Macarons (to be distinguished from macaroons, a fact my friends militantly remind me of) are a mixture of meringue, icing sugar, and almond meal. Easy… right? WRONG! Macarons have been the bane of my existence ever since Masterchef made them one of the most popular desserts in Australia. My sister tried them first and produced one of the worst ever baking failures/the best ever chocolate-almond-meringue-slop-biscuits.
The basic technique of macarons is to mix a highly sifted combination of icing sugar and almond meal with meringue. Recipes vary on the proportions, colouring, and flavouring used, however, the major difference between recipes is in the type of meringue used. French meringue is made by beating caster sugar into egg whites; Italian meringue, on the other hand, requires making a sugar syrup by boiling water and caster sugar to a very high temperature (between 118°C and 121°C depending on who you ask) and then beating this hot syrup into the egg whites. French meringue is much easier to make, but is less stable than the Italian version.
For about 3 years I used the French-meringue-based recipe from the Masterchef Series 2 cookbook and made ok macarons, but they were never excellent. They always turned out either grainy and lumpy or flat and cracked – but they were yummy and I figured close enough is good enough. That was until my sister was given the Adriano Zumbo cookbook for her birthday.
Zumbarons changed the way I make macarons. The Italian-meringue-based recipe is complicated and scientific and balls-to-the-walls amazing. The recipe is best described in Zumbo’s book, but a variation can be found here (obviously the food colouring and filling can be changed to fit your theme better).
Making macarons can take me anywhere between a morning and a week (depending on how involved I am in whichever episode of Doctor Who I am re-watching), so this week I invited my cousin over to help me out. Having two sets of hands is actually very useful- it means you can have someone sorting out the dry ingredients and separating the eggs, while the other concentrates on the sugar syrup and the meringue. Also I always enjoy having my law-student cousin as my sue-chef (because she’s a lawyer…so she sues people…but an assistant chef is a sous-chef…pun).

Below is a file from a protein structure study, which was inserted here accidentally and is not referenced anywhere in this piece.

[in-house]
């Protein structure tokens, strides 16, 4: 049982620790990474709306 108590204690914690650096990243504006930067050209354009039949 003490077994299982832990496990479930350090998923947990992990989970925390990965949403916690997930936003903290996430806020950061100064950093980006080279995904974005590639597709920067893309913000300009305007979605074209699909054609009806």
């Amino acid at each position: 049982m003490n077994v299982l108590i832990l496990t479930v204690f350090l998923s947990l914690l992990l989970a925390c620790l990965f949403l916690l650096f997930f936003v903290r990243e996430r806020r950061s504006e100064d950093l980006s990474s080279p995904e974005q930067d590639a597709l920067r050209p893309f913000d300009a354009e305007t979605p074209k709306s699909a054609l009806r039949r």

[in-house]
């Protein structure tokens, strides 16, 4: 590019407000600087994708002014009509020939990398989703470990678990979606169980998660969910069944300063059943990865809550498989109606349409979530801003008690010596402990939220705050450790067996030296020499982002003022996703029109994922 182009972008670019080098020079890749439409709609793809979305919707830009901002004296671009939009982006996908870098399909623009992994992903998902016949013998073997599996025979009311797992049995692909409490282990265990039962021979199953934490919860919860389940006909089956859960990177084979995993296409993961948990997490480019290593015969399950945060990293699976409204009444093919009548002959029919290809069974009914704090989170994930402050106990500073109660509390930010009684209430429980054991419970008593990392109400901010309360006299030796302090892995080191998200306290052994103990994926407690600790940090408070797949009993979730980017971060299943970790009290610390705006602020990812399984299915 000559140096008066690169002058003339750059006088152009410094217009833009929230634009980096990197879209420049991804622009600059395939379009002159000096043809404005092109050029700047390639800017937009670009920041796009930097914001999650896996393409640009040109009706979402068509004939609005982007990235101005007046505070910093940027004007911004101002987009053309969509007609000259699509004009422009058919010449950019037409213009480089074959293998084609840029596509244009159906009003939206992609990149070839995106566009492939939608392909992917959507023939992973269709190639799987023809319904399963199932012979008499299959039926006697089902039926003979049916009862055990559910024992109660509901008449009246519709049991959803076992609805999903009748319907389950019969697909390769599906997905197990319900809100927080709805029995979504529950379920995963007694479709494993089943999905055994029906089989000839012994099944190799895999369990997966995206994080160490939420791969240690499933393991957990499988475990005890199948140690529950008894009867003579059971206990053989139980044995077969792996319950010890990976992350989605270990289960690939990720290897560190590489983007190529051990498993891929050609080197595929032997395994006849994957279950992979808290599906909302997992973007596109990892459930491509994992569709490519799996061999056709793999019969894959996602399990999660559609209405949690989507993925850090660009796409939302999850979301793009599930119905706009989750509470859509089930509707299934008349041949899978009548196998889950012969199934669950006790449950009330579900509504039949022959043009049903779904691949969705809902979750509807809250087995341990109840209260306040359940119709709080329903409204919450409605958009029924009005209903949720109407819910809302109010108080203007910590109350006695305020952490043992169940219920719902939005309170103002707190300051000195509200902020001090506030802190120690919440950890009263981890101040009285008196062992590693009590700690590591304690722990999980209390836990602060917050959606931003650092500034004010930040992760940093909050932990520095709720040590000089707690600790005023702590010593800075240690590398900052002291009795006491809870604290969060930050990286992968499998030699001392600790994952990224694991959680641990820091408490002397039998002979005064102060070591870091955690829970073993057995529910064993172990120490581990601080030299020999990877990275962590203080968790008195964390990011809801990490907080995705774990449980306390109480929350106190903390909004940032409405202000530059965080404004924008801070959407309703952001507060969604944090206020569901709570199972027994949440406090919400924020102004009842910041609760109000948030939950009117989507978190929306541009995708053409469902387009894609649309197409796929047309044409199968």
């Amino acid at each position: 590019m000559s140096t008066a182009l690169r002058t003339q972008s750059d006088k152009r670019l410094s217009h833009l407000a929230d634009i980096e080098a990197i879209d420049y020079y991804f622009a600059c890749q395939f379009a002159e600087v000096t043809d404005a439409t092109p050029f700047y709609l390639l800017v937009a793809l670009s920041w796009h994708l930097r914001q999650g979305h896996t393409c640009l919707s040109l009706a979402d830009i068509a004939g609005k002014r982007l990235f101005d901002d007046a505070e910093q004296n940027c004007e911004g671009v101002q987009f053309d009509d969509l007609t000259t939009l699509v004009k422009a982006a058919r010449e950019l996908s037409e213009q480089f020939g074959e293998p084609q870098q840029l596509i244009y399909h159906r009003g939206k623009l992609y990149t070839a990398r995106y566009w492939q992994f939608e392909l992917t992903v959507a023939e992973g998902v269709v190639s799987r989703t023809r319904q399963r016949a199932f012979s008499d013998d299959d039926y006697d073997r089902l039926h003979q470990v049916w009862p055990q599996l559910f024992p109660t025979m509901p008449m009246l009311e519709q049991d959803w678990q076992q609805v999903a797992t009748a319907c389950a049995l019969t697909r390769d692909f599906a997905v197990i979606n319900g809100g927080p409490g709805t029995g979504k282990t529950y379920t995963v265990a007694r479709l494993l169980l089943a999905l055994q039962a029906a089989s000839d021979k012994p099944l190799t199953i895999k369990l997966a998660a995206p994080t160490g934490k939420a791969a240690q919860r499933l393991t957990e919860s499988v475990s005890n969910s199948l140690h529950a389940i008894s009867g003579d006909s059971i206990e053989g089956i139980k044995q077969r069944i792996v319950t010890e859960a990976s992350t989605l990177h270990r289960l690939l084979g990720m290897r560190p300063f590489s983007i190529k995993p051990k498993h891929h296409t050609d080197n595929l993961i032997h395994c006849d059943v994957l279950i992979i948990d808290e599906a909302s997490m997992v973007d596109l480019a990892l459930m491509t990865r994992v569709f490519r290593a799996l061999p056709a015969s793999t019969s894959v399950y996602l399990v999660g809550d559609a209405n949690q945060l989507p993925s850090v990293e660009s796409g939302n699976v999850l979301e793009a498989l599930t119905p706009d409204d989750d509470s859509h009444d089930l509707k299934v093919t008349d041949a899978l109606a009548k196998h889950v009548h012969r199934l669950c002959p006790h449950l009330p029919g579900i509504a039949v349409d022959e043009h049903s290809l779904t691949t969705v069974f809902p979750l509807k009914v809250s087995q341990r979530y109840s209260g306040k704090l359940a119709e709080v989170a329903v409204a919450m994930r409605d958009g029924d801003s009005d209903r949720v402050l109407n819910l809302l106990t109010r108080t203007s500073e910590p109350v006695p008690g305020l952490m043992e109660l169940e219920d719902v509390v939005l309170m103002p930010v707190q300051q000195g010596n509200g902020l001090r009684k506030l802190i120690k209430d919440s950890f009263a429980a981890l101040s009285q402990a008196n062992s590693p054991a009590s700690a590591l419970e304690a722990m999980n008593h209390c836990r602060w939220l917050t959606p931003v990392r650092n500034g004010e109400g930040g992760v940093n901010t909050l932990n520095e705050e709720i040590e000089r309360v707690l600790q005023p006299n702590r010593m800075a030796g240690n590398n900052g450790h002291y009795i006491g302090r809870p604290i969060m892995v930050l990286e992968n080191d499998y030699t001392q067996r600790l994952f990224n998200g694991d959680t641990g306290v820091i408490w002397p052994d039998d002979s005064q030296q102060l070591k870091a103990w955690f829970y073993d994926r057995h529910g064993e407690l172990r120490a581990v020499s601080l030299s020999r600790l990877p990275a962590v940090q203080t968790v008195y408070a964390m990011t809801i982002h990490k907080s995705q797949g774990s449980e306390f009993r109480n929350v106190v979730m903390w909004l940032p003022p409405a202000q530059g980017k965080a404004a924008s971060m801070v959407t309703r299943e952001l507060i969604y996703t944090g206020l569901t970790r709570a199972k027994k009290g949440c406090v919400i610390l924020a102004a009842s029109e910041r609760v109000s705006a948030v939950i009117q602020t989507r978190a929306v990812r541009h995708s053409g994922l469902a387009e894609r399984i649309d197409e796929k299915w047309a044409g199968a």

Our candy thermometer broke mid-use and we couldn’t measure the temperature of the sugar syrup, so we just had to vibe it. In the end the meringue wasn’t as stable as I would have liked and the macaron mixture was a bit runny, but we shoved it in the fridge for a bit and with some adept piping we stuck the landing.
We filled those bad boys with dark chocolate ganache and sprinkled the top with unsweetened cocoa for decoration/to hide any crappy bumpy bits on the top of the shells. We barely had enough time to take some vanity pictures of the finished product before eating them all.
My 5 tips on making macarons (compiled during my 6 billion failures)
- Only use gel or powdered food colouring and add it to the sugar syrup; adding liquid colouring will change the consistency and texture of the mixture. For the same reason only use dry ingredients/powder to flavour the macarons and add it to the dry mixture.
- The egg whites should be aged – leave them out on the bench for a couple days to reduce their moisture content. This will thin the egg whites so they will give maximum volume when whipped
- When whipping the Italian meringue, the bowl should still be warm when you stop whipping. If the bowl is cold there is to much air in the meringue
- Always bang the tray of piped macarons down hard on the bench a couple of times – this removes air bubbles so they are less likely to crack. After this ALWAYS leave the macarons on the bench for at least half an hour or until the top is not sticky to the touch – this allows a skin to form in the macarons, meaning that when they rise in the oven they will form a characteristic ‘foot’.
- Most importantly: don’t under- or over- mix the mixture – under-mixing will lead to macarons that are lumpy and cracked whilst over-mixing will lead to macarons that are flat and deflated. The only way to get this right is to practice…and eat a lot of macarons until you know what texture you are looking for (there are worse things…). I found this site really useful when practicing. Lots of recipes suggest the consistency should be like ‘molten lava’, but never having lived in a volcano I don’t quite get that simile. I tend to mix until everything is just combined – the mixture should pipe easily out of the piping bag but not leak out.
Making macarons is like taking care of a baby: it’s difficult, requires patience and persistence, and you usually end up covered in brown sticky stuff. However, like those cute little pudge balls, you are going to want to eat them right up.